As the fourth day after Hurricane Irma stretched on, a fifth of the state remained without lights or air conditioning as energy companies worked to restore one of the largest power outages in the country's history.

    As of 9 p.m. Thursday, about 2.1 million customers still didn't have power — down from the peak 6.7 million with outages reported across the state Monday afternoon. It took utility companies working round the clock since Monday with thousands of out-of-state workers to restore power to 4.4 million Florida customers rocked by Irma's strong winds. ...

    A quarter of the state started the fourth day after Hurricane Irma without lights or air conditioning as energy companies worked to restore one of the largest power outages in the country's history. Here, Scott Crellin, a trouble man for Duke Energy, works to restore power in Tarpon Spring on Monday.l
[CHRIS URSO  |   Times file photo]

  5. Half of Irma's power outages restored, but lights still out for 3.3 million Florida homes, businesses


    The lights are back for more than half of those who lost power during Hurricane Irma's trek through Florida.

    But that's little consolation for the third of the state that remained without air conditioning or electricity well into the third day after the storm.

    RELATED: How long will it take for power to be restored?...

    SCOTT KEELER   |   Times
It was a harrowing weekend and this week will be tough. The rebuilding process will take time, money and a sense of urgency at all levels of government. But the storm is behind us, and it's time to pick up the pieces and to make the recovery as fast and smooth as possible.
  6. Irma causes one of the largest disaster power outages in the nation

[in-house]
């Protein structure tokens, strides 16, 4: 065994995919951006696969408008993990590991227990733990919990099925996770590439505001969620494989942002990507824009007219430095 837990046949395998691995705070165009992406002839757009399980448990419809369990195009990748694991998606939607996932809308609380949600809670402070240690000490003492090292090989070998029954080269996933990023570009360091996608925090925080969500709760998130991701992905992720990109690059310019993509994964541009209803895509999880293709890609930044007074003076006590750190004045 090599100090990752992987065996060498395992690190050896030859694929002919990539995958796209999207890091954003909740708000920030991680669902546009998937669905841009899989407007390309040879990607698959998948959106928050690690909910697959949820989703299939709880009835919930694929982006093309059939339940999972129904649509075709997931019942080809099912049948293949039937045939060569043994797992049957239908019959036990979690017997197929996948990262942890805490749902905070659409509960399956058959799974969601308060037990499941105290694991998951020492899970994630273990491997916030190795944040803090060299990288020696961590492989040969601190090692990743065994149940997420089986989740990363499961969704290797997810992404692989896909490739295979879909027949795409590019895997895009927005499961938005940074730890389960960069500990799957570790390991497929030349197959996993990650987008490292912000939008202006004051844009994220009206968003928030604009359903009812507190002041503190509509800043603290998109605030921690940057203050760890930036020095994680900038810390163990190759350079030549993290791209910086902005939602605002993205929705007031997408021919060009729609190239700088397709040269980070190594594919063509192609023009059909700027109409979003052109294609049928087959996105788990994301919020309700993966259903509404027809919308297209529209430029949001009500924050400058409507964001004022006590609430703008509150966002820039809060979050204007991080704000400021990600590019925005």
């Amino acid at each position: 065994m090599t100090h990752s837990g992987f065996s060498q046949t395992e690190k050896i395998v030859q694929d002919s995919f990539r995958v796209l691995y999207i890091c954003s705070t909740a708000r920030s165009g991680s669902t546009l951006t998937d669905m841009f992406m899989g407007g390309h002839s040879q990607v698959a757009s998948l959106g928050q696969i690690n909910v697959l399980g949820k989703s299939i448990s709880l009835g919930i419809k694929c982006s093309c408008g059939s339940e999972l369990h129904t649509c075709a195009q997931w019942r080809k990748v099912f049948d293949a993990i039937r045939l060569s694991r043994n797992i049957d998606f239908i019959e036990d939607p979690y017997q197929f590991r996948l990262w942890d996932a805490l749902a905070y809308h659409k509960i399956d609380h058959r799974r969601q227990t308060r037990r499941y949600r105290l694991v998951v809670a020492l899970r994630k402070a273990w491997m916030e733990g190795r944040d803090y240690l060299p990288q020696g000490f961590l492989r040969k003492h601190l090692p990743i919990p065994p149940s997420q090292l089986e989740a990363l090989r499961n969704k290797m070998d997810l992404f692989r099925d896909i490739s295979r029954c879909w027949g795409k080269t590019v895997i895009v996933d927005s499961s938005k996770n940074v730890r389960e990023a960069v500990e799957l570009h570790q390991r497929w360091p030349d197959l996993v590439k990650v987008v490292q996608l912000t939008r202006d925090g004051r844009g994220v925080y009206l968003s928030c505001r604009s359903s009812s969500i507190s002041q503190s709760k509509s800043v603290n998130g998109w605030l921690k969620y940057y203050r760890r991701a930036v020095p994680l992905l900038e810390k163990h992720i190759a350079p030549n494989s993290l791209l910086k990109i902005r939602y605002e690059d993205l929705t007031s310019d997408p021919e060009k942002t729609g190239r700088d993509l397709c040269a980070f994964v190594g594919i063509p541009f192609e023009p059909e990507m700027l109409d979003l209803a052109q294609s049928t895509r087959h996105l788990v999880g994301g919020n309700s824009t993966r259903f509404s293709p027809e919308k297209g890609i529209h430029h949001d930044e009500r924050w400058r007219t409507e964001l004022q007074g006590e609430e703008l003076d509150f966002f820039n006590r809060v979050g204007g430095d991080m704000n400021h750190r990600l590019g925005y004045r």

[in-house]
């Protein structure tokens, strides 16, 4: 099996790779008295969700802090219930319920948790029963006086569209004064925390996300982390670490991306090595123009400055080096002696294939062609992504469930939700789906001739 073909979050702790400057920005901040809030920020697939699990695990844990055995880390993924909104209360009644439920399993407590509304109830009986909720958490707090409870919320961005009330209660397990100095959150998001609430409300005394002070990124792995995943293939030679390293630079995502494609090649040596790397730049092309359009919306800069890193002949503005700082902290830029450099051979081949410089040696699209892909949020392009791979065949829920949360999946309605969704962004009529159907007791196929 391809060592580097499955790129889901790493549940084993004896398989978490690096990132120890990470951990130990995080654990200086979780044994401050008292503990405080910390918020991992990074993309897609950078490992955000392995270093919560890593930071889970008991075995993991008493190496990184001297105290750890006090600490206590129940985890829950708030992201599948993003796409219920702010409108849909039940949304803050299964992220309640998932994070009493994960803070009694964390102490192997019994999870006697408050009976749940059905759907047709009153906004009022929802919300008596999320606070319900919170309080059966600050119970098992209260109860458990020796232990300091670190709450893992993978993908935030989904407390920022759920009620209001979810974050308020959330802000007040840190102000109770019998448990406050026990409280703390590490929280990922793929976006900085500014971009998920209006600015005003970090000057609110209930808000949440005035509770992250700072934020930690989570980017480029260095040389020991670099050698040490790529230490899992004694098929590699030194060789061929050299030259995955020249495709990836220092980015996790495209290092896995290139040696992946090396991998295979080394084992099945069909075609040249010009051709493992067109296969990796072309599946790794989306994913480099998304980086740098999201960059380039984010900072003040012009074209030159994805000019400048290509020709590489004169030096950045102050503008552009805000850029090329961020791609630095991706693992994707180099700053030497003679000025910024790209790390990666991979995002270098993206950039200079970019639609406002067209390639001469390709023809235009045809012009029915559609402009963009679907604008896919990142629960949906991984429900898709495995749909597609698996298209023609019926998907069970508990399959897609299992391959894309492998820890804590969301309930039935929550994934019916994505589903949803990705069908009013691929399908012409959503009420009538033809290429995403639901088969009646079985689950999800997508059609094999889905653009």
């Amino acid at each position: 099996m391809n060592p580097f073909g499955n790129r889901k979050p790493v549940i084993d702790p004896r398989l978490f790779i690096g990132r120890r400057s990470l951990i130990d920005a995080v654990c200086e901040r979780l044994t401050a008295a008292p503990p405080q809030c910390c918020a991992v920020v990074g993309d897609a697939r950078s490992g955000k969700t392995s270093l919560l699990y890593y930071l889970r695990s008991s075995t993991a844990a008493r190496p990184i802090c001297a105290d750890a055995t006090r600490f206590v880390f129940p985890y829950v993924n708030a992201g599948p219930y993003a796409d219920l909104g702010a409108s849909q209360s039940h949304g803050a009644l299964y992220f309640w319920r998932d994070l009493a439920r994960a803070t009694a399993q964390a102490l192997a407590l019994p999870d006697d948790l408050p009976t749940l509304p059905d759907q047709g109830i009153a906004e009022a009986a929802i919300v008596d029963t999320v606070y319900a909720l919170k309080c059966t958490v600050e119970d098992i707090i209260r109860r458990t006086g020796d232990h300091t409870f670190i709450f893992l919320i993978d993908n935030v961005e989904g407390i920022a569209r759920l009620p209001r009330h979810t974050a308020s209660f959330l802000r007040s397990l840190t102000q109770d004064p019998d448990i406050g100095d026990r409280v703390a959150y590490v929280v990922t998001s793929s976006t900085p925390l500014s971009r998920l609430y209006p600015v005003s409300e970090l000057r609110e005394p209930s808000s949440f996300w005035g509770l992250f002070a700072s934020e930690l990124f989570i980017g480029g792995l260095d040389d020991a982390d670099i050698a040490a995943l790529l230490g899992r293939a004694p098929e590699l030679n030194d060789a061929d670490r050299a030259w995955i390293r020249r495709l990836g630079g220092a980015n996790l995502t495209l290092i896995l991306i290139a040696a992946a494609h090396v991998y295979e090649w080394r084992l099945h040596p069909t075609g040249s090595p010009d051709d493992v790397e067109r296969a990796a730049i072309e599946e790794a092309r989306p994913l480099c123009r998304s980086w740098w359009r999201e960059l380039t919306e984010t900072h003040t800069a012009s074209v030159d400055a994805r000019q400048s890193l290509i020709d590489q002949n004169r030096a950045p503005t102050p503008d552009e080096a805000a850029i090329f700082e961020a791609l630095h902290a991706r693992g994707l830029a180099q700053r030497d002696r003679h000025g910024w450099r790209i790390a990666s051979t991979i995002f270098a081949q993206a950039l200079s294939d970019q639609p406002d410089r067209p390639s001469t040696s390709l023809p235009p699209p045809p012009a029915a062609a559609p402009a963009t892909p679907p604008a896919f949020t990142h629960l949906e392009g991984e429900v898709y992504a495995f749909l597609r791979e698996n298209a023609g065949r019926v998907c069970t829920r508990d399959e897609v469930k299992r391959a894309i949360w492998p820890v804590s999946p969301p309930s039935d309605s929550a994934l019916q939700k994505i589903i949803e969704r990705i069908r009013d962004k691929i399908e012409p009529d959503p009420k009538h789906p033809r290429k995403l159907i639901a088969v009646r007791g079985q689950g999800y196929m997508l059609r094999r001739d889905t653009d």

Scrambling utility workers restored power for more than 2 million Florida customers on Tuesday, but that left nearly 5 million households still in the dark after Hurricane Irma, including more than 834,000 in Tampa Bay.

    And for some of them, relief from the record-setting statewide outage may not come until this weekend.

    As of 6 p.m., about half of the Sunshine State was waiting for the lights to go back on. That's down from Monday night when 62 percent of the state's 10.5 million households were without power....

    Power trucks and workers head out  from Derby Lane in St. Petersburg on Sept. 12, 2017, into Pinellas County to restore power after Hurricane Irma. [SCOTT KEELER | Times]
  7. Irma's wrath: more than half of Florida still in the dark


    Much of Florida will be waking up to a second day in the dark Tuesday after Hurricane Irma's devastating slash through the state.

    More than 13 million Floridians — 62 percent of the state — remained without power as of late Monday, state officials said. In Tampa Bay, some of the county numbers were even more jarring: 78 percent of Pinellas households were affected; 71 percent of Pasco; 62 percent of Hernando; 61 percent of Polk and 42 percent of Hillsborough....

    In Ybor City palm tree frawns litter 7th Avenue in Tampa after Hurricane Irma passed through as a category 1 storm through the Tampa Bay area on Sunday, September 10, 2017.